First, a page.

Bringing Accessibility Inside Your Store Design
We all understand the need for accessible venues. However, accessibility often comes as a second thought rather than a fully integrated strategy. More often than not, customers or visitors with limited mobility or varying handicaps are unsure whether a place is accessible. Many also complain about shops that fail to maintain accessibility standards throughout the experience, such as designing a wheelchair-friendly entrance but failing to maintain a sufficient width for wheelchairs inside the store.
Many customers with a handicap are uncomfortable asking for support inside a business, as they’ve experienced that most assistants and helpers lack training. The bottom line: Accessibility needs to become a prominent part of everyday business life. As such, entrepreneurs have to transform their design and interactions accordingly.
Let the decor share the message
Unfortunately, old buildings may not be accessibility-friendly as a result of how they were built. Even when a shop has been designed with accessibility in mind, things may not be obvious from an outsider’s point of view. Therefore, accessibility needs to play a part in your storefront decor as well. Simple choices such as paint and signage enhance visibility. But they can also be utilized to promote your accessible values. For instance, non-flashy signage can be a game-changer for individuals who have epilepsy. A shop that adds a small Braille sign introducing their name, specialty, and opening hours will also send the right message to the visually impaired community.
Similarly, your outdoor landscaping should ensure that individuals using wheelchairs or mobility scooters can access the door without obstacles or difficulties. It is worth remembering as well that not everyone with limited mobility used a wheelchair. Many individuals prefer to walk with a cane or crutches. They require easy and safe paths to walk.
Add easy solutions for independent shopping
Shoppers want to feel empowered. Most people feel self-conscious when they have to ask an assistant to help in public. But your shop can offer a simple solution to bridge the gap between shoppers and assistants. Fitting rooms, for instance, can be fitted with a call for help button. The button can offer different options, using electronic parts and a simple programming device — you can learn more about custom-made electronics for this project. For instance, someone with limited mobility can struggle to get dressed or undressed in a fitting room. But requesting a helper who is experienced with mobility issues can completely transform their shopping experience.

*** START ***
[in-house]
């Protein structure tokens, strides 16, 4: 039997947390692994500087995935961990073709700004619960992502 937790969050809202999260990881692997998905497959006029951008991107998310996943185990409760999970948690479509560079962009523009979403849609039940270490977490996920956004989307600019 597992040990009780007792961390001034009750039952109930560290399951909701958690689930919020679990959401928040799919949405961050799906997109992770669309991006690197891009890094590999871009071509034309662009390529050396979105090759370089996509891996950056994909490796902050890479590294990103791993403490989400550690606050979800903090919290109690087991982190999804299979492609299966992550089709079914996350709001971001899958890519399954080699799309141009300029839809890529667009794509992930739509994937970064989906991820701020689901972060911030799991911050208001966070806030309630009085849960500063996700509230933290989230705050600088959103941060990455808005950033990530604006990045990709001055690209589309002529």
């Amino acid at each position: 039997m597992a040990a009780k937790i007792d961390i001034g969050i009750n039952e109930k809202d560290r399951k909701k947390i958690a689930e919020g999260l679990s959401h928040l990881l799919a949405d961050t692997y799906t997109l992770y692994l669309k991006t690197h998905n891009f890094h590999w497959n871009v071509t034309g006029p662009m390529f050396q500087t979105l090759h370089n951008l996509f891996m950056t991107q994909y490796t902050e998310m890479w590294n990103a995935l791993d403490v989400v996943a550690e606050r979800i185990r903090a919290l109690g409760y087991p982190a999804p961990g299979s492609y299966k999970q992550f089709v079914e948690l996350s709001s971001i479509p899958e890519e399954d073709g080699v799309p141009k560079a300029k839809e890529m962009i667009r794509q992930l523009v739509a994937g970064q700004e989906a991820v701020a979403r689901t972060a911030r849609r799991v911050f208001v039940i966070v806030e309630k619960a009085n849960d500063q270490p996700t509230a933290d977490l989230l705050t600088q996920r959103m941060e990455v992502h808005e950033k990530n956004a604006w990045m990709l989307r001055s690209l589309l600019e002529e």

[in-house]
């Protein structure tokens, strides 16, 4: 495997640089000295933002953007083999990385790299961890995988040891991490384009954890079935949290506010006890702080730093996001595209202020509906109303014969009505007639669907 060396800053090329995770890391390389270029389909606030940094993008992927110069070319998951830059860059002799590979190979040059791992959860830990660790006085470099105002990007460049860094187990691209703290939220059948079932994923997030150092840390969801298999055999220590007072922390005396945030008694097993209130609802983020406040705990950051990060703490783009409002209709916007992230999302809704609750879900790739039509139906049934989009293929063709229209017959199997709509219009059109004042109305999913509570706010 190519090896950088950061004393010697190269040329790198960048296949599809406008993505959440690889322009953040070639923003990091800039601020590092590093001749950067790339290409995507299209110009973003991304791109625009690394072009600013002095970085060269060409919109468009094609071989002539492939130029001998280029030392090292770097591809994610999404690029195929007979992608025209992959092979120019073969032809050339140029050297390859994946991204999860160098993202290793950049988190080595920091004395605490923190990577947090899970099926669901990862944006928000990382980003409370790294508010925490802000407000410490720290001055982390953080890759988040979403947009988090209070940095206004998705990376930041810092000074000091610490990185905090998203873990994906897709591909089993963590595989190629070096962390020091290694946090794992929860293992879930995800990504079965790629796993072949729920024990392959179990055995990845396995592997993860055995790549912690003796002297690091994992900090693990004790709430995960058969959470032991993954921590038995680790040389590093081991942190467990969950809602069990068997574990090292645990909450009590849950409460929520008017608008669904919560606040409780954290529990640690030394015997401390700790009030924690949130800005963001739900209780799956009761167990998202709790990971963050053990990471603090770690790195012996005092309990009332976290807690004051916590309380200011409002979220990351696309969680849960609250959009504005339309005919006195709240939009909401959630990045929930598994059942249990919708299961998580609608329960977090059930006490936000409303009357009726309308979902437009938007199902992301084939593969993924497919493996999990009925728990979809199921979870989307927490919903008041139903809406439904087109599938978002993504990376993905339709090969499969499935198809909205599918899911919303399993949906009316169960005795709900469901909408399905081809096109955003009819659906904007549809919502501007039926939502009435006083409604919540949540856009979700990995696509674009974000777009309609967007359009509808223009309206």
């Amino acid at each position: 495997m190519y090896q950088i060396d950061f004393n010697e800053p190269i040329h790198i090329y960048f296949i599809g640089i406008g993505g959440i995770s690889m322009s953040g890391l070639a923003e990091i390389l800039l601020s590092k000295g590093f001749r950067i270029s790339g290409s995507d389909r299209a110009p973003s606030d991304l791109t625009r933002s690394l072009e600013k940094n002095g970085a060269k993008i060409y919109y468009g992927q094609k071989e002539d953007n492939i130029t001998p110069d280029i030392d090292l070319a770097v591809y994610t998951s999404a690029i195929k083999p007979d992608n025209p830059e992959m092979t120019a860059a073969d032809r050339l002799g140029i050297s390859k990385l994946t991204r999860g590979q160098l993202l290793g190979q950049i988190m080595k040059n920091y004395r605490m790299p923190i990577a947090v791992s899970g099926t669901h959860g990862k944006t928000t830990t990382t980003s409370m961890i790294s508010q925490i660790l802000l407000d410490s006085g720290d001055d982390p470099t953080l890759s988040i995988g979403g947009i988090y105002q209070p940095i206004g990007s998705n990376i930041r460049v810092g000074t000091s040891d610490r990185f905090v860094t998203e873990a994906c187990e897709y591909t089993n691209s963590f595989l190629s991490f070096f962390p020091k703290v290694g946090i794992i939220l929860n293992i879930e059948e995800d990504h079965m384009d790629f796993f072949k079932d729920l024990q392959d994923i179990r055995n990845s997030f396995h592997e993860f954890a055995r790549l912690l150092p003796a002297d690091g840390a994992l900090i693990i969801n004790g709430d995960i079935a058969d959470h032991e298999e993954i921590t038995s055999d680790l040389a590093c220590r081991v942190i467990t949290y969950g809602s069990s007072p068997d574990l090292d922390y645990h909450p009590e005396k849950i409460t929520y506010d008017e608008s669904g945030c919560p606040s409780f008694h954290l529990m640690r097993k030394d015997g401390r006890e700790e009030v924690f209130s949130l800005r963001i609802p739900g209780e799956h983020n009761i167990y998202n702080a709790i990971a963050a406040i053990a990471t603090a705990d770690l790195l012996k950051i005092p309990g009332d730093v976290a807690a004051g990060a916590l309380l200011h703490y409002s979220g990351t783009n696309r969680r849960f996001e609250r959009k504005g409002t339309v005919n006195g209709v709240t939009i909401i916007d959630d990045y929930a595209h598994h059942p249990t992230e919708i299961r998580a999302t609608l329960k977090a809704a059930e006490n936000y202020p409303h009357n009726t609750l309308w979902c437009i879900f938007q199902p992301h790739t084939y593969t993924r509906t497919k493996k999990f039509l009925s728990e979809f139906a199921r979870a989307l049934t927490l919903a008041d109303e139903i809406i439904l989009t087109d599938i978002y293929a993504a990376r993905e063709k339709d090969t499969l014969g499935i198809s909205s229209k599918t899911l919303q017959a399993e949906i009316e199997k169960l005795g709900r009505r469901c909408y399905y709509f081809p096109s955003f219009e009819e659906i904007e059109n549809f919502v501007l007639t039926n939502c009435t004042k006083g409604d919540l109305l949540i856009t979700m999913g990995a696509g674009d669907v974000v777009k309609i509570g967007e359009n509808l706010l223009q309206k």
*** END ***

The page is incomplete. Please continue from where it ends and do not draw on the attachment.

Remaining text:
Introduce waiting areas
As mentioned, not all handicaps are visible. Someone with mobility issues could still be able to walk. However, they could need to rest frequently. Similarly, someone who’s visually impaired may not feel comfortable waiting for friends while standing up. The addition of seating areas inside large shopping centers or in front of small shops can help make the experience safe enjoyable for your customers. Elderly customers and pregnant women can also benefit from the introduction of benches and seats. It can also be advantageous to install charging areas for smartphones. A lot of people with handicaps rely on apps for guidance.
Design an accessible layout for your store needs to become an overarching strategy that encompasses the whole design of your customer-facing premises. Accessibility comes in many forms and shapes. It is time to stop considering accessibility as a second thought to create thoughtful, welcoming, and people-friendly spaces.